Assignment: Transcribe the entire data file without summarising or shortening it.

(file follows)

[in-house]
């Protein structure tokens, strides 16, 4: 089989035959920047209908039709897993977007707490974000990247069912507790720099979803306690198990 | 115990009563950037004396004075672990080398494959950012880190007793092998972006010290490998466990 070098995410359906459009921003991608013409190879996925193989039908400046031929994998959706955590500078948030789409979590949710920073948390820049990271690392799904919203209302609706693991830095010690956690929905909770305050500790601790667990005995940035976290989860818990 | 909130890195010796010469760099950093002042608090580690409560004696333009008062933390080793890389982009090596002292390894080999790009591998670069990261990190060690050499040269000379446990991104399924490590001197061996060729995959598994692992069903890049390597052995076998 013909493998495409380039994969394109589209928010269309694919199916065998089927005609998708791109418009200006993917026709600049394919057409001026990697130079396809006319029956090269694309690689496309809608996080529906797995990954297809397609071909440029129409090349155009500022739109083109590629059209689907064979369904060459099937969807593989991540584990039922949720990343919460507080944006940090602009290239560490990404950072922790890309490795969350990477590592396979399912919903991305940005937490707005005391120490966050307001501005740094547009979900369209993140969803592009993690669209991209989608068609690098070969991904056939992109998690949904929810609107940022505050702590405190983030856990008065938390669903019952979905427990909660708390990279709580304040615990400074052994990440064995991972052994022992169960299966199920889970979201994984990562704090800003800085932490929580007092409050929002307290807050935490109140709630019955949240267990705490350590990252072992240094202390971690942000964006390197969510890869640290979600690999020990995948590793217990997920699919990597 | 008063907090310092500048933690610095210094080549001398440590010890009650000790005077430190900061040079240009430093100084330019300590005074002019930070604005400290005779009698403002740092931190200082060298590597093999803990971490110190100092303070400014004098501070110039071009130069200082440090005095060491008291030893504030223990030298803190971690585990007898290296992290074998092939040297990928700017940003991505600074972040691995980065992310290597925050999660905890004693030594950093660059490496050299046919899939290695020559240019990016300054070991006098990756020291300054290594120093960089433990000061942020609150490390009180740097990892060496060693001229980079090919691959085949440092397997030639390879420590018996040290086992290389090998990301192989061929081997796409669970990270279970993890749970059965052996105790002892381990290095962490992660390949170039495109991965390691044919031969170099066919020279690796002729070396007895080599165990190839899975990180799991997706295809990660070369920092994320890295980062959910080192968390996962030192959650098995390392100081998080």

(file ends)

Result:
[in-house]
């Protein structure tokens, strides 16, 4: 089989035959920047209908039709897993977007707490974000990247069912507790720099979803306690198990 | 115990009563950037004396004075672990080398494959950012880190007793092998972006010290490998466990 070098995410359906459009921003991608013409190879996925193989039908400046031929994998959706955590500078948030789409979590949710920073948390820049990271690392799904919203209302609706693991830095010690956690929905909770305050500790601790667990005995940035976290989860818990 | 909130890195010796010469760099950093002042608090580690409560004696333009008062933390080793890389982009090596002292390894080999790009591998670069990261990190060690050499040269000379446990991104399924490590001197061996060729995959598994692992069903890049390597052995076998 013909493998495409380039994969394109589209928010269309694919199916065998089927005609998708791109418009200006993917026709600049394919057409001026990697130079396809006319029956090269694309690689496309809608996080529906797995990954297809397609071909440029129409090349155009500022739109083109590629059209689907064979369904060459099937969807593989991540584990039922949720990343919460507080944006940090602009290239560490990404950072922790890309490795969350990477590592396979399912919903991305940005937490707005005391120490966050307001501005740094547009979900369209993140969803592009993690669209991209989608068609690098070969991904056939992109998690949904929810609107940022505050702590405190983030856990008065938390669903019952979905427990909660708390990279709580304040615990400074052994990440064995991972052994022992169960299966199920889970979201994984990562704090800003800085932490929580007092409050929002307290807050935490109140709630019955949240267990705490350590990252072992240094202390971690942000964006390197969510890869640290979600690999020990995948590793217990997920699919990597 | 008063907090310092500048933690610095210094080549001398440590010890009650000790005077430190900061040079240009430093100084330019300590005074002019930070604005400290005779009698403002740092931190200082060298590597093999803990971490110190100092303070400014004098501070110039071009130069200082440090005095060491008291030893504030223990030298803190971690585990007898290296992290074998092939040297990928700017940003991505600074972040691995980065992310290597925050999660905890004693030594950093660059490496050299046919899939290695020559240019990016300054070991006098990756020291300054290594120093960089433990000061942020609150490390009180740097990892060496060693001229980079090919691959085949440092397997030639390879420590018996040290086992290389090998990301192989061929081997796409669970990270279970993890749970059965052996105790002892381990290095962490992660390949170039495109991965390691044919031969170099066919020279690796002729070396007895080599165990190839899975990180799991997706295809990660070369920092994320890295980062959910080192968390996962030192959650098995390392100081998080």